So which bread works best? Like so many other things in the world of wine, the French and Italians figured out the whole issue long ago. Nothing reveals the inner secrets of a bottle of wine so well as a crusty, fresh-baked loaf of French or Italian bread. And while white breads have fallen from favor in the world of food Nazis, surely a small bit won't hurt you, especially since you'll be having it with a healthy glass of wine.
Here's how to organize a fun tasting for six people that will teach you a lot about wine, bread, and cheese. Any bread works for a wine tasting as long as it isn't stuffed with myriad flavorings. I'm personally partial to the La Brea bread sold at Grape Vine Market and the Bread Alone bakery at the Schlotzsky's at 218 S. Lamar. The goal is to find three loaves that come without herbs, spices, or any other unnecessary additions. Next, go to a wine shop where you have a trusted salesperson and ask for six bottles of wine made from a single grape say Cabernet Sauvignon but all from different growing areas. In the example of Cabernet, I'd choose Napa, Washington, Texas, Australia, Languedoc, and Chile.
Give them a budget: Sixty dollars is plenty, $90 should give you some great wines, and anything above that should make the night a memorable one. Finally, go to a high-end cheese shop Central Market, Grape Vine Market, or the new Whole Foods and buy 6-oz. samples of three cheeses. One should be bland and rich like a Camembert, one should be tart like a fresh Pure Luck goat cheese, and one should be a good quality bleu cheese like a Roquefort.
Ask the shopkeeper to put the wines in order for you, with the richest last. Give each person a glass, and each should take a small taste, about two tablespoons, in the order that the shopkeeper placed the wines, talking between each wine about what they are tasting, what they like and don't like. Everyone should score the wines. Then, go back and start from the beginning, but this time, in between each wine, take a bite or two of bread. Everyone will be amazed at how his or her rankings change. Finally, have each person get two glasses and get a sample of their favorite wine and a sample of their least favorite. Try the two wines, but this time, try the Camembert cheese between samples. Do the same thing again substituting the Pure Luck and again with the Roquefort.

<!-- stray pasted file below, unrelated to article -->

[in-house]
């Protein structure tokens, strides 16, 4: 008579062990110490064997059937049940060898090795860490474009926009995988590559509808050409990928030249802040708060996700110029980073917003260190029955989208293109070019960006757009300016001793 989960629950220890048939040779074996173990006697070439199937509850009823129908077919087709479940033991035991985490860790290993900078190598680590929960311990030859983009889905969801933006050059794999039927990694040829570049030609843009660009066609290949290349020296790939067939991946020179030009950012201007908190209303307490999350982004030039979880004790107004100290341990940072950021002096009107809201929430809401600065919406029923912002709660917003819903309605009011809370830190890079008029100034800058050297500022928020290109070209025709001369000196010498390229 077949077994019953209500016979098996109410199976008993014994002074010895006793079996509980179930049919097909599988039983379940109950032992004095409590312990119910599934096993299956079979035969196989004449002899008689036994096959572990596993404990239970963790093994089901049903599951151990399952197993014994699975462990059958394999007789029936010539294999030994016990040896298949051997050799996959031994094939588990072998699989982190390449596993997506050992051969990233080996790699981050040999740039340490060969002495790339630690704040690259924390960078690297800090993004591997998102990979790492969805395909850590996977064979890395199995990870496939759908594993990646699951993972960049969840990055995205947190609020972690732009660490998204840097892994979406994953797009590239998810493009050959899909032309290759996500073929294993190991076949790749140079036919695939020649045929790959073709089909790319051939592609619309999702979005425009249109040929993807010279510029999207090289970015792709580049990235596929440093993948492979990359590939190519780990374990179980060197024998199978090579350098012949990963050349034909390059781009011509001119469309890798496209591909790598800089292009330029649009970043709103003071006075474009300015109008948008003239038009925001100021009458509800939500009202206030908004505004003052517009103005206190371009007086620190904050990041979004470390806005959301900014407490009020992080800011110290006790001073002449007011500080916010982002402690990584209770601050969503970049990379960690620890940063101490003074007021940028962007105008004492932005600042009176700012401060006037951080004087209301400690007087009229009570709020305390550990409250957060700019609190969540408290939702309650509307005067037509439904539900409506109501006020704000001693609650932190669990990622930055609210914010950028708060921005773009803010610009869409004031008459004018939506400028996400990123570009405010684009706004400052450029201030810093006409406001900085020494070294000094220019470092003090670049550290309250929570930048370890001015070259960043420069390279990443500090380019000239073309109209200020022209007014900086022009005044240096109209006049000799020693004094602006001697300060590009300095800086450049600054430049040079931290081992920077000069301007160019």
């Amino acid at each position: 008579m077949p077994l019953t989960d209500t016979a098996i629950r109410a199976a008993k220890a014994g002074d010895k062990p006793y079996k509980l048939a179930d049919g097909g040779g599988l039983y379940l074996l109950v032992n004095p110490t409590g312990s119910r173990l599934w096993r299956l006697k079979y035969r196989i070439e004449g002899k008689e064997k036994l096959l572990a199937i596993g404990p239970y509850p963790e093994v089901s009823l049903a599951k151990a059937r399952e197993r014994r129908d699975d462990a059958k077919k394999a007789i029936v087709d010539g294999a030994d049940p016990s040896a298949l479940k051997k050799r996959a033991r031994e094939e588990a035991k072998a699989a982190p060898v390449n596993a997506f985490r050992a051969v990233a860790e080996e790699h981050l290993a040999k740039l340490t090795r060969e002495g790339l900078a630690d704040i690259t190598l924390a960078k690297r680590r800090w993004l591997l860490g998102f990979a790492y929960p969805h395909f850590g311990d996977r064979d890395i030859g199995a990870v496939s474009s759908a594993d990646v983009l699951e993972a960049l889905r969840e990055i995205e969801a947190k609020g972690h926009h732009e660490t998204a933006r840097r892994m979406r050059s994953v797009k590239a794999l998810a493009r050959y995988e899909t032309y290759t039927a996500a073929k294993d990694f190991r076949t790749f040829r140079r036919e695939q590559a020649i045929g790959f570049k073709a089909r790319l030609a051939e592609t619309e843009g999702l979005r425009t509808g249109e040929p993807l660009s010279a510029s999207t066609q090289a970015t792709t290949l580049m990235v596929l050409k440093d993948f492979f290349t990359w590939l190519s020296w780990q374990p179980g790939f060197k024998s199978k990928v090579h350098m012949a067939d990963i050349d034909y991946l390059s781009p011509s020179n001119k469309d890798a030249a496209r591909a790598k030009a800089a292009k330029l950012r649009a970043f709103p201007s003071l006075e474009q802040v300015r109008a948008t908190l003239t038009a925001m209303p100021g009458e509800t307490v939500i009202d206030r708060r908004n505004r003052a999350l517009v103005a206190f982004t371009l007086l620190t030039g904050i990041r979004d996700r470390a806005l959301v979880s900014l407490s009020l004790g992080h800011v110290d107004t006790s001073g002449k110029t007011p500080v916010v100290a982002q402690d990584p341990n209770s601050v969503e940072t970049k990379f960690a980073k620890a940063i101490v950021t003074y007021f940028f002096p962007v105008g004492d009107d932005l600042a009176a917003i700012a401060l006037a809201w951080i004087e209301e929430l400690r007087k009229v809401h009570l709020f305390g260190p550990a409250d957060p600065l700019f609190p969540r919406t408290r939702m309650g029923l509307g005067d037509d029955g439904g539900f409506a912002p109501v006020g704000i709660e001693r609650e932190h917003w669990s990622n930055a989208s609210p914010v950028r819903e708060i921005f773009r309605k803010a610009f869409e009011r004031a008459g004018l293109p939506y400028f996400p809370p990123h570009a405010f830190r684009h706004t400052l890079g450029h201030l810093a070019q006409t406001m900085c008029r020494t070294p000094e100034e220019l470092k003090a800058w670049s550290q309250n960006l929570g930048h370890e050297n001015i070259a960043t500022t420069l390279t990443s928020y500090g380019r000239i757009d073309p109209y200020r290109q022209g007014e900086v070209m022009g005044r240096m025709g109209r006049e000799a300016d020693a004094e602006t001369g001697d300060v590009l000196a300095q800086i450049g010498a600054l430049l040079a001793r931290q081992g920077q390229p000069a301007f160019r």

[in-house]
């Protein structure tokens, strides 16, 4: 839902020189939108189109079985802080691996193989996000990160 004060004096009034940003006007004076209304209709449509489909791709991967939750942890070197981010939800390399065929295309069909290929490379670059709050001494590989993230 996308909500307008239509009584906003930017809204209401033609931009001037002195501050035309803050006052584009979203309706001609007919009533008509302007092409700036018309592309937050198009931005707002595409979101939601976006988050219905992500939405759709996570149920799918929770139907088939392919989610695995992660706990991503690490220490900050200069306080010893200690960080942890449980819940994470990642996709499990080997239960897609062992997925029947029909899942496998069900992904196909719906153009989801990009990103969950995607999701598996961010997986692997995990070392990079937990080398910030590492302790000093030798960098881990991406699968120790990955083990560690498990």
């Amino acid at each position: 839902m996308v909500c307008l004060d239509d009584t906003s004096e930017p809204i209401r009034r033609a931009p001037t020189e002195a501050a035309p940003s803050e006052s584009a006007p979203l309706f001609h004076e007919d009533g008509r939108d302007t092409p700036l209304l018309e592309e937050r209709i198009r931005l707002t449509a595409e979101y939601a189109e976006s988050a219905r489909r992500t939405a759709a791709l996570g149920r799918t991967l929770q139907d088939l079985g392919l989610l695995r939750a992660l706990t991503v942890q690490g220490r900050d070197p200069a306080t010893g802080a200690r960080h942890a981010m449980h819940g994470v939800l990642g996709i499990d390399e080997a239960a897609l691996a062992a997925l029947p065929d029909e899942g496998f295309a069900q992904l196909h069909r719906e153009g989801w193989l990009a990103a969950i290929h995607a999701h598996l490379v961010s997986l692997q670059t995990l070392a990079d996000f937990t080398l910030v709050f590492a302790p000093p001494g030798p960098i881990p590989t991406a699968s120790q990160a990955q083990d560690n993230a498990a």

By the end, you will have learned four invaluable lessons. First, when it comes to tastings during which someone is trying to sell wines, people who serve bread trust their wine. People who put cheese out at these events either know better and think you don't or don't know better. Either way, it always makes me wonder about the wine. Second, whenever you try a new wine, just in case it might end up being that one wine you fall head over heels in love with, always try to get a bite of bread first. Third, when you are trying to decide about buying several bottles of a wine you fell in love with, say at a restaurant or a friend's house, be sure to try it without cheese, preferably with bread. Make your judgment with a clear palate.
The final lesson, and in some ways the most important: Next time you are at a party where they are serving lousy wine, search for some cheese.
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